|Bid||22.50 x 2200|
|Ask||22.51 x 3000|
|Day's range||22.01 - 22.85|
|52-week range||19.72 - 35.39|
|Beta (3Y monthly)||2.35|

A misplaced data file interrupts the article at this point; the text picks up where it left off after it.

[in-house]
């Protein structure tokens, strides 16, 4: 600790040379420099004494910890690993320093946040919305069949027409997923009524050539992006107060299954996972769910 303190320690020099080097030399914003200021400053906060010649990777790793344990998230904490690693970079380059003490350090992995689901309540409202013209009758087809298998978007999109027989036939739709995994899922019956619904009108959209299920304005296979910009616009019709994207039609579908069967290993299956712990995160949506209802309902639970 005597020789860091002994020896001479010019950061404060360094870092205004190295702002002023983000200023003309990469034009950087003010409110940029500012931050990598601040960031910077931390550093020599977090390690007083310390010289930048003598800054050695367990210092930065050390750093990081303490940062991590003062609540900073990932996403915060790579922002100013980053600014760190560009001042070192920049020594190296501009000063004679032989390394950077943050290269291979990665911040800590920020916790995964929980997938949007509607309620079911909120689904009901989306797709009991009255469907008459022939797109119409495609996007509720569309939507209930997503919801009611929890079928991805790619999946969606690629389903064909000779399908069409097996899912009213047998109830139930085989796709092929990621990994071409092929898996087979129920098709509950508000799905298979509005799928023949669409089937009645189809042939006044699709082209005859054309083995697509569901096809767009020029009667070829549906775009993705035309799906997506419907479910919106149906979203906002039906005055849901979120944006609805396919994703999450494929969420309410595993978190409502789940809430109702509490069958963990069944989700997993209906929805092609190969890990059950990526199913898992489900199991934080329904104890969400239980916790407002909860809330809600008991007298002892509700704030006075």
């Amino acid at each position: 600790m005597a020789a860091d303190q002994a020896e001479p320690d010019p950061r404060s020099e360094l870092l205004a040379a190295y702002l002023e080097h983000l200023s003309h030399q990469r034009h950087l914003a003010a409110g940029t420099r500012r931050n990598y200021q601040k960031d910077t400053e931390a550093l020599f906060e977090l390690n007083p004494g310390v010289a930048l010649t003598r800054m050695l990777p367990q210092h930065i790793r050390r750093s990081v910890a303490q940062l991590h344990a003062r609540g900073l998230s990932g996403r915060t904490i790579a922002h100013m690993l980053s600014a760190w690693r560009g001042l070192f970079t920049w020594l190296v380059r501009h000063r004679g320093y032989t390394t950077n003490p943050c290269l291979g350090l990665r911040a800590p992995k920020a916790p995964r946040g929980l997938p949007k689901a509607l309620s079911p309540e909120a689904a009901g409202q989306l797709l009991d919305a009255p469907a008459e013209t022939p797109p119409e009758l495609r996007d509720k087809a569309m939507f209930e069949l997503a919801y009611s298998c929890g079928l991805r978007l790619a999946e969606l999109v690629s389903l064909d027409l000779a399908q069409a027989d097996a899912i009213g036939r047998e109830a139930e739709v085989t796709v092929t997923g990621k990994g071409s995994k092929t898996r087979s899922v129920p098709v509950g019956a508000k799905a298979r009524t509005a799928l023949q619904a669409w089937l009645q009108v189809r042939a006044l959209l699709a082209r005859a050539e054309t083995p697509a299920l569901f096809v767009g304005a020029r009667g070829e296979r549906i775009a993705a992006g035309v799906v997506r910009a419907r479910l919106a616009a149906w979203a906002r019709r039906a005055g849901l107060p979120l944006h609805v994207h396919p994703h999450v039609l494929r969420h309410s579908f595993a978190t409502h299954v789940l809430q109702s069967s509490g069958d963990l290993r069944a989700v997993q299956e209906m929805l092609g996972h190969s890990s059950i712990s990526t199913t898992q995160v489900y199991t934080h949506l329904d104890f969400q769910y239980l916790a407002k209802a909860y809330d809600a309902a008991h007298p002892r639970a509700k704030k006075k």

|PE ratio (TTM)||6.80|
|Earnings date||17 Feb 2020 - 21 Feb 2020|
|Forward dividend & yield||0.36 (1.65%)|
|1y target est||31.50|